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Yep. It's a lower viscosity fluid, which is why it performs better in cold weather. I'd guess the cross point where both fluids have the same viscosity will be somewhere around -25C.
Okay, I think I misunderstood your earlier statement about the viscosity of Synchromesh. I thought you said Synchromesh is thicker than 75W-90 so it can be used with less EP additives but maybe all you meant was Synchromesh is viscous enough to be used with less additives but it's not necessarily more viscous than 75W-90. So I guess even though Synchromesh will do fine on the track, 75W-90 is still the better option.
 

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Discussion Starter #94
Okay, I think I misunderstood your earlier statement about the viscosity of Synchromesh. I thought you said Synchromesh is thicker than 75W-90 so it can be used with less EP additives but maybe all you meant was Synchromesh is viscous enough to be used with less additives but it's not necessarily more viscous than 75W-90. So I guess even though Synchromesh will do fine on the track, 75W-90 is still the better option.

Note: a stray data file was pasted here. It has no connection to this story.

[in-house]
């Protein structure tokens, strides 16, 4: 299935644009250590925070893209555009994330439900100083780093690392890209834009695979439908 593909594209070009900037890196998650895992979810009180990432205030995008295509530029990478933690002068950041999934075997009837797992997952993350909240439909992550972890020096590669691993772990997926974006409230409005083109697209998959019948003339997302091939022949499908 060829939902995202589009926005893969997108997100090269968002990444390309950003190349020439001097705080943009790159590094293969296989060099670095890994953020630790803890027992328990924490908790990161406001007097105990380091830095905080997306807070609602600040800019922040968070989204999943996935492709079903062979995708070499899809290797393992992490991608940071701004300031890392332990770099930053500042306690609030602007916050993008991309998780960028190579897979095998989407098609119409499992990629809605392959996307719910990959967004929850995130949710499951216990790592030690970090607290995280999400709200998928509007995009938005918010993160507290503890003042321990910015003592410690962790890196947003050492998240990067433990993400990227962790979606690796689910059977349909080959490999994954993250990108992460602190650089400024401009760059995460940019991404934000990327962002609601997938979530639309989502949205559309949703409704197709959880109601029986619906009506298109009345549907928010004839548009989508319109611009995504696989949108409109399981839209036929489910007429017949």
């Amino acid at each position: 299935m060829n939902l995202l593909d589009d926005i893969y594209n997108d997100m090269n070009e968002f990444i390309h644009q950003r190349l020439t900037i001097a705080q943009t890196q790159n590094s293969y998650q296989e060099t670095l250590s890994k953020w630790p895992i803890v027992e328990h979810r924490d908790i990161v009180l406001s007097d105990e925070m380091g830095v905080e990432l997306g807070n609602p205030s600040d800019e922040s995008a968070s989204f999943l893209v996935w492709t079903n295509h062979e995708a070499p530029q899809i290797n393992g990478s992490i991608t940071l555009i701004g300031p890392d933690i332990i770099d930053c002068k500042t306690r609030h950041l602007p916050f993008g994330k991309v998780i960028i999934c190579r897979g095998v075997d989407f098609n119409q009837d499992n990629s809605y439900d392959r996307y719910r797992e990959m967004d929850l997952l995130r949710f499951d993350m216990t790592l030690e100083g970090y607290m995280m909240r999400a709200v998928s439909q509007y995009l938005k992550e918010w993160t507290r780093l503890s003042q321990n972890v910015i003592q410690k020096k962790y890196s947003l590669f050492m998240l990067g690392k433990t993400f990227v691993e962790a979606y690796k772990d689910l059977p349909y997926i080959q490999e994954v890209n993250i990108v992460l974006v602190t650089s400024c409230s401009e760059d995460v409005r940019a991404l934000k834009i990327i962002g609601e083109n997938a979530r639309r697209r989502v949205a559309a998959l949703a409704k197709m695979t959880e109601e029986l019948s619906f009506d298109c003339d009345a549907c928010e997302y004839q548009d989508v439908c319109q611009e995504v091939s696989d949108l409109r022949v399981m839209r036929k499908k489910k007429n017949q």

Synchromesh seems to be thicker than the OEM fluid, which is also GL-4 rated. That's what I was getting at.

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Ok folks, I seem to have gotten confused. Do I just use Amsoil Synchromesh only or do I have to use an additive also for my Abarth? As it has a LSD. Any help would be appreciated as I'd like to attempt the fluid change soon. Thanks for all the good information!
 

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Discussion Starter #96
Ok folks, I seem to have gotten confused. Do I just use Amsoil Synchromesh only or do I have to use an additive also for my Abarth? As it has a LSD. Any help would be appreciated as I'd like to attempt the fluid change soon. Thanks for all the good information!